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Be careful here.
First, you are in a community property state, so unless the settlement agreement states you are to be responsible solely for the debts, your spouse could still be on the hook.
Also, If any of these debts were joint, (or if you took on any of your spouse's debts) even with this agreement for you to be responsible, once you file bankruptcy, the lender is able to go back after your spouse for these debts, since they were contractually liable for them.
Then, the spouse can enforce the divorce decree to get you to still pay for these debts, even though you filed bankruptcy on them. Bankruptcy does not remove joint/cosigner liability for debts.
The only way to resolve this is to file a joint bankruptcy first, before the divorce is final, that way there won't be any debt that survives, save student loans etc.
You must keep the 401k in a rollover account or another 401k to preserve it's protection, so ask your attorney about how to do that properly.
Thanks for your question, good luck. As always, I recommend you review your case with a local bankruptcy attorney, most offer free consultations. Thanks
My husband was not on any of the credit cards as a co-signer. will that make a difference? 401k to preserve its protection in rollover, - can I take some of it out and rollover -what exactly does that mean? I want to eventually take money out in another 1year after I rejuevenate my credit. How should I do this?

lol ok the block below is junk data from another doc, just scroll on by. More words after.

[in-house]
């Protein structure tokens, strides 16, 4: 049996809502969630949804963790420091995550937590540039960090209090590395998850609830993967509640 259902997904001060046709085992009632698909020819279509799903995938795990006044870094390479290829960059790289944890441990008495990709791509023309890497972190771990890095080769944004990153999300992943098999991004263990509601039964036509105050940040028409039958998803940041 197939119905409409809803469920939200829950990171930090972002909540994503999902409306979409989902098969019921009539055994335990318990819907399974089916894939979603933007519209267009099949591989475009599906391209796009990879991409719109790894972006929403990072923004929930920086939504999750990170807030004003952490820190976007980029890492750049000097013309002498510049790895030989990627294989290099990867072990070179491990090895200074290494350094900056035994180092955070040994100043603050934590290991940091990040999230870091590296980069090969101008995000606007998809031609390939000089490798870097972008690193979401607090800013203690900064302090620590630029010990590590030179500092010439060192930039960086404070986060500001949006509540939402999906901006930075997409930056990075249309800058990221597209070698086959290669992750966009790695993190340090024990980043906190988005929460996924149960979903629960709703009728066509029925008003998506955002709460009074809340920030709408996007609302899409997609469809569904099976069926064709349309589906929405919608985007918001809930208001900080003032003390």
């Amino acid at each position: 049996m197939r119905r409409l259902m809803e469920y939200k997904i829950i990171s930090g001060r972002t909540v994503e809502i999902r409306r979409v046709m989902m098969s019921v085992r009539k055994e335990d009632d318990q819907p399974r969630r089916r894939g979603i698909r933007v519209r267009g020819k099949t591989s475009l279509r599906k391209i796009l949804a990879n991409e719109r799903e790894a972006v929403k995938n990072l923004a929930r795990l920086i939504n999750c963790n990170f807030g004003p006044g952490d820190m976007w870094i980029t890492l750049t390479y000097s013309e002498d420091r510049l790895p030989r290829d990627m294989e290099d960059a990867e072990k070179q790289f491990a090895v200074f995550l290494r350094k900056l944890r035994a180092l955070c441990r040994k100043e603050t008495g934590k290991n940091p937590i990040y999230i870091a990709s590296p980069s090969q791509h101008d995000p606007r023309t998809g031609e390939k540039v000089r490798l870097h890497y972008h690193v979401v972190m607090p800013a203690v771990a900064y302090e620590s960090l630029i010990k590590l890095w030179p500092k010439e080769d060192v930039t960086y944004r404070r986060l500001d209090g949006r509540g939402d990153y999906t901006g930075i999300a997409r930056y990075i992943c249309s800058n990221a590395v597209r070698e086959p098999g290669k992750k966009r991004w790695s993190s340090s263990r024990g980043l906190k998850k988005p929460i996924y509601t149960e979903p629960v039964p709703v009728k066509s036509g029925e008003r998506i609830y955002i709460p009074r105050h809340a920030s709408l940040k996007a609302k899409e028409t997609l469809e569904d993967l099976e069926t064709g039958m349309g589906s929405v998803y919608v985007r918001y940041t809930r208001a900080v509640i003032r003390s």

Then you may be ok if there was no joint debts together, that is what to watch out for. If you withdraw any of the funds, then it loses the retirement exemption, and you would have to protect it with any other available exemptions if any. Discuss that with your bankruptcy attorney. Once the bankruptcy case is done, you can withdraw any that you want/need.
Thanks for your question, good luck.
What can I put it in to take out later other than 401k rollover? or should I do that? what are some available exemptions? I have hired a bankruptcy attorney yet.
California has 2 different set of exemption tables, so it would depend on which one matches up to your assets the best. I only recommend my clients to roll the money into a rollover IRA, or directly into a 401k. Talk to your divorce attorney about how to protect it from bankruptcy liquidation, they have come across the issue before I am sure. But I would seek out specific advice from a local bankruptcy attorney for specific case information.
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